It may sound as if everything that I am saying is placing big cities in a negative light. They are too cramped, too fast-paced, and the people there are too self-centered to care about you or what you are doing. While, to be honest, I did find some of this to be true, I also discovered something that I think reveals something about myself I never knew to be true; I kind of liked it. I’m not saying that I want to be living in crowded midtown Manhattan the rest of my life in an apartment that can barely fit a bed, but there is something almost inspiring that I took away from being in these fast-paced big cities. I found that I want to see more. I want to explore more. And the fast-paced hustle and bustle of the cities makes me want to always strive to keep moving forward and pushing for something new, because once you’ve settled, you’ve stopped actively trying to improve your life. As I mentioned earlier, I’m very much the type of person who likes to get into a routine and stick to it. It is familiar and comforting knowing what to expect every day. It makes life easy and quaint in a way. But where is the excitement in that? Being in these cities was almost like having an adrenaline rush. You have to stay on your toes or risk falling behind, and there isn’t going to be anyone to help pick you up when you fall. While I’m not going to take a complete 180 in my life and start changing my routine everyday, I will certainly start taking to heart the old phrase “variety is the spice is life”. I will stop being so dependent on familiarity and start taking a chance on the unknown. There is a balance that has to be found between fun and focused, and this trip helped me discover how to keep the scale from tipping too far away from fun.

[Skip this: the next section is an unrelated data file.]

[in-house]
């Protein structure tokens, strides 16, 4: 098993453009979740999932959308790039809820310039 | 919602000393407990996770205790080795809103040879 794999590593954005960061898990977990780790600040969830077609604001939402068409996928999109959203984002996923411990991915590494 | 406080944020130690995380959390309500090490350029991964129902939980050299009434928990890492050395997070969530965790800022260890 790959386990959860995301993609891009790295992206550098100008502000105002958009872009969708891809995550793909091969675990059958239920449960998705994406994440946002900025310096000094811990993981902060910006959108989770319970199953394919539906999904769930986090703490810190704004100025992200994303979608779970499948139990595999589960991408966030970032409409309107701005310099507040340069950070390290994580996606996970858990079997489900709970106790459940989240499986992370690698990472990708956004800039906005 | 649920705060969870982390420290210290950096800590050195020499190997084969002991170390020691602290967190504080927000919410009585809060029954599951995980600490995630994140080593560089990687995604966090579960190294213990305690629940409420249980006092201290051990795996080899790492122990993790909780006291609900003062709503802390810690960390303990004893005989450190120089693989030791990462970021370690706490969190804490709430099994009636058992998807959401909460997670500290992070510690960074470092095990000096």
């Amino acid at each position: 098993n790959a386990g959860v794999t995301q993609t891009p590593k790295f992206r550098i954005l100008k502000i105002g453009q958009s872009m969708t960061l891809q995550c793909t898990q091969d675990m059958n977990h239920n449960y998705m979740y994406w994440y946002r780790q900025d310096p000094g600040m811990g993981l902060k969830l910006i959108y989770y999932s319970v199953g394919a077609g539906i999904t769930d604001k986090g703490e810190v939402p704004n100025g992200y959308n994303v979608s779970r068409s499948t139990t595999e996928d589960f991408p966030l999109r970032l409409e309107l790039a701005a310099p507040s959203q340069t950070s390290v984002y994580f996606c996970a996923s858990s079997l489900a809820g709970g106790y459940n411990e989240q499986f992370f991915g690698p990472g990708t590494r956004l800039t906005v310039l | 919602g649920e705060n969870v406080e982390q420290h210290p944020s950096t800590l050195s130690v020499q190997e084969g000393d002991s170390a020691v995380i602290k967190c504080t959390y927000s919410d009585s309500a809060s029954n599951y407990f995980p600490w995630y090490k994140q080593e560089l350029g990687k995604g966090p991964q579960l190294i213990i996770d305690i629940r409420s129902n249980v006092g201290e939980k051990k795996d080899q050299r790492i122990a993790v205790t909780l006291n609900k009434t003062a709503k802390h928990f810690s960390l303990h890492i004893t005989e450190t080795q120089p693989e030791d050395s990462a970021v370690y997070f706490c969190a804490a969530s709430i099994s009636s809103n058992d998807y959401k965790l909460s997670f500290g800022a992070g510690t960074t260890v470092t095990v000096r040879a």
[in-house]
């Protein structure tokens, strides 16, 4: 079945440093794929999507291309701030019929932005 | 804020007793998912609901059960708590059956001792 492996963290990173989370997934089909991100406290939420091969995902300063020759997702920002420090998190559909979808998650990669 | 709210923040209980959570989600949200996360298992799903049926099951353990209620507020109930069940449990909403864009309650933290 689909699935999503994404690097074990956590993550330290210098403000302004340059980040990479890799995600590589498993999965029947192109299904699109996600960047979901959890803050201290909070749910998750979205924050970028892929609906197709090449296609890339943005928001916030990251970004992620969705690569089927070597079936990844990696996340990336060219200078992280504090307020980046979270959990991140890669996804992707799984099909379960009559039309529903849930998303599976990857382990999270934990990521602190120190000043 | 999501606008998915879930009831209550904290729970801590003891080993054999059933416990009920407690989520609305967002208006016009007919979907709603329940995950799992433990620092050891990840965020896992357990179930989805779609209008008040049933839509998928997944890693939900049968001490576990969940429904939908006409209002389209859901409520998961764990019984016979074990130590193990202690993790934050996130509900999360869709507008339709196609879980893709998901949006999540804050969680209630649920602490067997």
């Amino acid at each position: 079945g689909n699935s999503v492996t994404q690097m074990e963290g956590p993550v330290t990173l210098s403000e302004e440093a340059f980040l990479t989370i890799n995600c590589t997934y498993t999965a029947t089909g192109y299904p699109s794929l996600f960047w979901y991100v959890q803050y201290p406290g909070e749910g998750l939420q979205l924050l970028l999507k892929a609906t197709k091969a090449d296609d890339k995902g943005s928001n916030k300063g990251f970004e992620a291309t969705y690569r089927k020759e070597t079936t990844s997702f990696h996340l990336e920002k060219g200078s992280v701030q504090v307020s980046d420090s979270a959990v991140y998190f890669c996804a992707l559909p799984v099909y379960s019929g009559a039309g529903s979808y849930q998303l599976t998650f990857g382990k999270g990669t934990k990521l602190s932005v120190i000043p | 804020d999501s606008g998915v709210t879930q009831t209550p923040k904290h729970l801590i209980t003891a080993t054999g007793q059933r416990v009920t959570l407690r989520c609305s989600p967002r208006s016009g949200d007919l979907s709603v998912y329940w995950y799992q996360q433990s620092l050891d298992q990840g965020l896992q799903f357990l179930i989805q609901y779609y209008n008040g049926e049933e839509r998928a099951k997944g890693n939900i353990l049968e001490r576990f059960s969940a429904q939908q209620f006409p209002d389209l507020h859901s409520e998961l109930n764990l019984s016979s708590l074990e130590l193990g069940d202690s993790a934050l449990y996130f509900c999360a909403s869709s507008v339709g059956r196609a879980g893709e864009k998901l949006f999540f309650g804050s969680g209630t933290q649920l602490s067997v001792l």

Two weeks is a decently long time for a vacation. However, my brother and I always had to stay on our toes and couldn’t afford to waste much time as that two weeks was split among five different locations spread throughout the Eastern United States. A lot can happen in two weeks, and a lot certainly did happen during this trip. Cramming everything that happened every day into this reflection would make it so much longer than necessary, but there some generalities and key events that really set the tone for the trip and helped to establish what I came to take away from the trip. As I mentioned earlier, on this trip I came to realize just how big and fast-paced the world can be. This was perhaps most apparent when my brother and I visited New York City. Immediately before we had even reached our hotel it was apparent just how different of an environment we were about to immerse ourselves in compared to anything we had experienced before. Due to some poor timing on our part, we reached the city right at prime-time 5:00 PM rush hour on a Friday night. The George Washington Bridge and Lincoln Tunnel were backed up for what seemed like miles, and we ended up taking a detour through the Bronx, which was probably just as bad of an idea. Traffic was just as slow, and it was apparent that here, people cared more about getting where they were going than for safety or the rules. My brother and I caught on and adapted pretty quickly though. The next day we decided we would explore middle and upper Manhattan. This included Times Square, Central Park, and a few other well-known locations, such as Rockefeller Plaza, The Empire State Building, and The Museum of Natural History. Despite an early start, by the time we reached Times Square, there was already what seemed like a sea of people, moving from one walk sign to the next, with the occasional rebels walking when and where they wanted. This carried from one stop to the next, with Central Park being perhaps the least dense spot, likely just because of how expansive it was. Perhaps the most fascinating observation wasn’t how many people you would find crammed into a small space, but rather just how different those people were from one another. A crowd of twenty people could be comprised of anyone from foreign tourists decked out in their I Love NYC shirts to starving artists trying to make it in the big city to Businessmen aiming to avoid the puddle of dirty water in the middle of the street. And the amazing part was that, for the most part, none of that mattered. People carried on with their days among one another without seemingly giving a second thought as to who they were surrounded by, either due to a lack of time to notice or simply a lack of interest. This carried into the next day as we explored lower Manhattan as well, although the city certainly did seem less dense as we had moved away from the typical tourist locations. Perhaps one of my most memorable moments of the trip was being on the top of the Empire State Building and thinking that the city wasn’t as big as it felt standing on the ground and just looking around. Immersing yourself in something provides a better experience than just looking at it from the outside.This diversity and pace of living is what contributed most to the grandiose sense of scale that my brother and I were not accustomed to. It was apparent in Boston and DC as well, though certainly on a slightly smaller scale. There were still tourists around every corner, and seemingly more packed in to each square mile than should be, but in Boston and DC there was at least a sense that you could stop and take a breath to soak it all in. In NYC, you truly understood the significance behind the phrase “The city that never sleeps”.